Ja, a destination of choice for surfing
Published: Sunday | July 5, 2009
Brazilian surfers (from left) Fernando Moura of Florianopolis, Igor Morais of Sao Paulo and Yuri Castro Zini, who is also from Florianopolis. - Ian Allen/Staff Photographer
Jamaica's reputation as a surfing destination is in line for a big boost following the recent visit of a Brazilian team of pro-surfers.
The Brazilians were on the island shooting local surf and lifestyle imagery for publication in Brazilian lifestyle magazine TRIP and campaign video footage for cutting edge surf brand 'LOST'.
The six-man team which was here for two weeks consisted of surfers Fernando Maira (MCD, Globe, Ogio, Freestyle), Igor Morais (Lost, Evoke, GU energy gel), and Youri Castro Zini (Lost, Freestyle, Evoke, Ark, True Ames Fins, OAM), photographer Moises Tupinamba, journalist Caio Ferretti and videographer Pablo Aguiar.
Although not traditionally identified as one of the world's hottest surfing spots, Brazil does have excellent beaches and many surfing professionals. The right hand side of the country hugs the Atlantic coastline where there are plenty of waves to get stuck into.
The best surfing spots are in the south of Brazil, especially in the state of Santa Catarina. Other good spots include Sao Francisco do Sul and Praia da Joaquina (where the Brazilian surfing championship is held). Outside this region there are also Ilha do Mel (Parana) and Ubatuba (Sao Paulo).
The youngest of the three surfers, twenty-one-year-old Zini, began surfing at eight years old and then realised that this was something that he wanted to be involved in for the rest of his life. Upon hearing that surfing was done in Jamaica he and his colleagues decided to take up the offer from their sponsors to visit the island.
"We travel to other countries and document their culture and show the world another side of surfing," said Zini, who is also from the home of world surfing champion Jacqueline Silva.
difficult for surfers
Maira, who surfed competitively for 12 years, won many pro-contests in Brazil but stated that it is difficult for competitive surfers there so he decided to retire. Despite this he is still ranked among the top 100 in the world.
The 26-year-old said they were a bit worried about the waves before they came to Jamaica but when they got here they got some good ones.
"The waves varied at times in the first days then got smaller. But we are happy that we got a lot of material to use," Morais said. "There are a lot of reefs but sometimes we needed bigger waves," he said.
With over 1,000 surfers in Brazil in comparison to little over 100 in Jamaica, Morais said that would account for the biggest difference between the two countries. He also said Jamaica had a better advantage in terms of having more reef breaks, although the sport was more popular in Brazil.
"Our coast is really big and we have a lot of surfers," he said.
Morais hails from Sao Paulo, one of the largest cities in Brazil and South America.
The surfing trio, who speak Portuguese and some English, said they have tried to add new manoeuvres and styles on the waves.
"Everyone knows about com-petitive surfing but we add back flips and other styles on the waves," Zini said.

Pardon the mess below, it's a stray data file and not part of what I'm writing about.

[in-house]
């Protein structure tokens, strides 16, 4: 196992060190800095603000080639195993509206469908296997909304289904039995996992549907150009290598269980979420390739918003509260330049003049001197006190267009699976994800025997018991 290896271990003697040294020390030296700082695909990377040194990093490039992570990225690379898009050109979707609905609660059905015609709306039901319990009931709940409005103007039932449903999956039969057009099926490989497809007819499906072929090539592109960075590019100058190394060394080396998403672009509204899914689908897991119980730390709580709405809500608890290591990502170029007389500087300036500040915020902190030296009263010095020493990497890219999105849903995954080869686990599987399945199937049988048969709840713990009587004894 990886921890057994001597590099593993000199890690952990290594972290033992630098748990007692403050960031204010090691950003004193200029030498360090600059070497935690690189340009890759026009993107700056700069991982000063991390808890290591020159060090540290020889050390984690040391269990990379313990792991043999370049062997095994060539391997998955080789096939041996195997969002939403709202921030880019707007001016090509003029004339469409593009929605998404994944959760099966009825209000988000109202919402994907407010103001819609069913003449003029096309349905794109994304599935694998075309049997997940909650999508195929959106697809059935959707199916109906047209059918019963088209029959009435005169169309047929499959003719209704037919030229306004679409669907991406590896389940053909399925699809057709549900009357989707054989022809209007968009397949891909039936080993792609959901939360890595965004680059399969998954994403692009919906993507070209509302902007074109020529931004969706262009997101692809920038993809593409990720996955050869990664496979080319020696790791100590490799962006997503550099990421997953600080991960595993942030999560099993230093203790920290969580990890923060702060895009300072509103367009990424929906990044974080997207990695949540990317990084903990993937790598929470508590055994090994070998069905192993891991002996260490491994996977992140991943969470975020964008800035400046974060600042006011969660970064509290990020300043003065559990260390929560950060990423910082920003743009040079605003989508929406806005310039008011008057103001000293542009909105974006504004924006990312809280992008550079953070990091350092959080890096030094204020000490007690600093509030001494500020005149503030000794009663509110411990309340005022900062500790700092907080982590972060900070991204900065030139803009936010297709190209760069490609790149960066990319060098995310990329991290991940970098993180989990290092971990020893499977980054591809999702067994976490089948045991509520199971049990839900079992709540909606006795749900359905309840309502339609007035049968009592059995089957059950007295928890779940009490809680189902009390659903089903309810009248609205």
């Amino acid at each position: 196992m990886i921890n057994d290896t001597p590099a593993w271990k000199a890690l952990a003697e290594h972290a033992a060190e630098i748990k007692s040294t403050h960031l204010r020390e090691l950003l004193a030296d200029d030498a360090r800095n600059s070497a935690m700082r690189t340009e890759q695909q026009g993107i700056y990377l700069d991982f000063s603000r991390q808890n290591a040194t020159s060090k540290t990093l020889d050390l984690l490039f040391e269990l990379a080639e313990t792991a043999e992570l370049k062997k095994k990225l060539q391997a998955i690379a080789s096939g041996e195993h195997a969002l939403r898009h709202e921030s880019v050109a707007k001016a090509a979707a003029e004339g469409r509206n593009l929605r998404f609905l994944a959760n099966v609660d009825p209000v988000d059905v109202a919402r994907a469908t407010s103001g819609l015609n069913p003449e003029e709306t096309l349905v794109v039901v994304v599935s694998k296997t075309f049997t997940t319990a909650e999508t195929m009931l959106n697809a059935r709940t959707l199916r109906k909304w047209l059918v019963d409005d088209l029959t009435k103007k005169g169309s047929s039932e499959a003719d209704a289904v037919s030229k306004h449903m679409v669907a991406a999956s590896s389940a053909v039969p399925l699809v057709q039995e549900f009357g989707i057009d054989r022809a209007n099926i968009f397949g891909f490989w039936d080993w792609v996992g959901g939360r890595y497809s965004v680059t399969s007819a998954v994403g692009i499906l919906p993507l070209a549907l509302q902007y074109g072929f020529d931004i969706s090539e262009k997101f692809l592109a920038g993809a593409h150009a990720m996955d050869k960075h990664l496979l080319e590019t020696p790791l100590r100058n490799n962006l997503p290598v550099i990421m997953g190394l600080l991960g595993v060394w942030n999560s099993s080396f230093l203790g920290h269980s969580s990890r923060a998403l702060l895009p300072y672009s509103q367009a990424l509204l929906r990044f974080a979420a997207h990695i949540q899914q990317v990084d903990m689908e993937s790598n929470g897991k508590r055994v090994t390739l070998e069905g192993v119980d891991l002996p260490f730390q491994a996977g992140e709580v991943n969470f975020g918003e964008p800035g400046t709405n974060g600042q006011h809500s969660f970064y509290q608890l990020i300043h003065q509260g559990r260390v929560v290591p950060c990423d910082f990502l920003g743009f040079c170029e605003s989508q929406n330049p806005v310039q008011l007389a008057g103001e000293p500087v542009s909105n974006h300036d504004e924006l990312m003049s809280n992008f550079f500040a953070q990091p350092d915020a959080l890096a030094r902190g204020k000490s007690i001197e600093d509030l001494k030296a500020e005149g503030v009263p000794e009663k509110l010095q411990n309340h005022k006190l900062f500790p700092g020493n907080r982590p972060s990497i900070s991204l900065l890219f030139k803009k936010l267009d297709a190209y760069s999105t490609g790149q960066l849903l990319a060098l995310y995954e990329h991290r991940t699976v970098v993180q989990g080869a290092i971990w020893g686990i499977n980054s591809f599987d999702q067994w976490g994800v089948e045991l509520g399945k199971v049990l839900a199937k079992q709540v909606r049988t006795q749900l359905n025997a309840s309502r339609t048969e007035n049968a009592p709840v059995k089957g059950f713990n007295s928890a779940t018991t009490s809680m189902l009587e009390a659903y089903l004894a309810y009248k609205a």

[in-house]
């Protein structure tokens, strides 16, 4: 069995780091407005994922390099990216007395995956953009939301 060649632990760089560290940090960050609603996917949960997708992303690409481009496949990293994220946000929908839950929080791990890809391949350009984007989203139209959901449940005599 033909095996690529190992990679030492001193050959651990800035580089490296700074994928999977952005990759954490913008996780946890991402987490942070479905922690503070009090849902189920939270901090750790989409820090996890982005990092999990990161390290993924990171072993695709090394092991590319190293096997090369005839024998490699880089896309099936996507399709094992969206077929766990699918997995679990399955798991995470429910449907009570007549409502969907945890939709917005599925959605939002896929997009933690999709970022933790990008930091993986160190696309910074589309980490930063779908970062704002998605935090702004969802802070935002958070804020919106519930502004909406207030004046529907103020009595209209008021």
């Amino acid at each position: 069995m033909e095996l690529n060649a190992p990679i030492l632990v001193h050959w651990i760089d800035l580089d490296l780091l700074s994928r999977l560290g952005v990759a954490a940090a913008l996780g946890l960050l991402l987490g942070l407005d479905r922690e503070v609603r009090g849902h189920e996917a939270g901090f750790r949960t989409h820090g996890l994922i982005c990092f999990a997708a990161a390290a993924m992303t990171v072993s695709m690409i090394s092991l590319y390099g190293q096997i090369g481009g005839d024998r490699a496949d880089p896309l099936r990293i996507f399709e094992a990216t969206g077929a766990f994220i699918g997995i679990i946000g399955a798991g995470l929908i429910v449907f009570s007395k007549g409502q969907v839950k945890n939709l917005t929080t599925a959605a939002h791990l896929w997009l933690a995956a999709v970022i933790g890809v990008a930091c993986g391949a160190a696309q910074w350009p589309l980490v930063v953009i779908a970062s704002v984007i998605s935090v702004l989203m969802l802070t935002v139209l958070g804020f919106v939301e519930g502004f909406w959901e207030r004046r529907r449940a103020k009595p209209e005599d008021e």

President of the Jamaica Surfing Association (JSA), Billy Wilmot, said the interest in surfing in Jamaica is as a result of the work of the JSA to establish Jamaica as a surfing destination of choice in the region.
"We consciously went out to create this image for ourselves, where there was previously no image of Jamaica in this sport," Wilmot.
As a result, Wilmot said, they have also received exposure in a lot of magazines. "These are not the first Brazilians to have come to Jamaica. The first set were female surfers who came to Jamaica about five, six years ago," he said.
"As a result of that promotion and exposure, the word is getting out now that there is surf in Jamaica and Jamaica has a national surf team. When we go to international events other surfing countries realise that Jamaica has a team," Wilmot added.
One of the pioneers of the sport in Jamaica, Wilmot said the first thing many teams think is that Jamaica has a surf team but the sport is probably practised in the United States or another surfing nation. They are surprised, he said, when they are informed that the sport is done right here in Jamaica.
Wilmot said the manager of the LOST brand in Brazil approached him and indicated an interest in sending some of their pro-surfers to Jamaica, and the rest, as they say, is history.
"The companies find top surfers, give them a contract to surf for their brand and then pay for them to go and be photographed in unique places that will promote their brand and their logo," Wilmot said. Jamaica, he said, is just one of the countries on their list at this time.
"Jamaica was chosen as a destination because of its exotic nature and the sponsors preferred to make trips to locations off surfing's beaten path," Ferretti said.
Tupinamba added that every-where he pointed his camera the images were jumping out at him. "There is just so much great texture to everything," he said.
Top local surfers were also in the running for some quality "on screen time."
"There are thousands of surfers in Brazil and these features at such a high-profile level will catapult Jamaica on to the scene in South America. The surfers being featured on this trip are the top-sponsored pros in Brazil and will attract major attention," Wilmot said.
With the JSA's Makka Pro Surf Contest on this weekend, Jamaica once again gets the opportunity to establish its name as a legitimate regional surfing nation.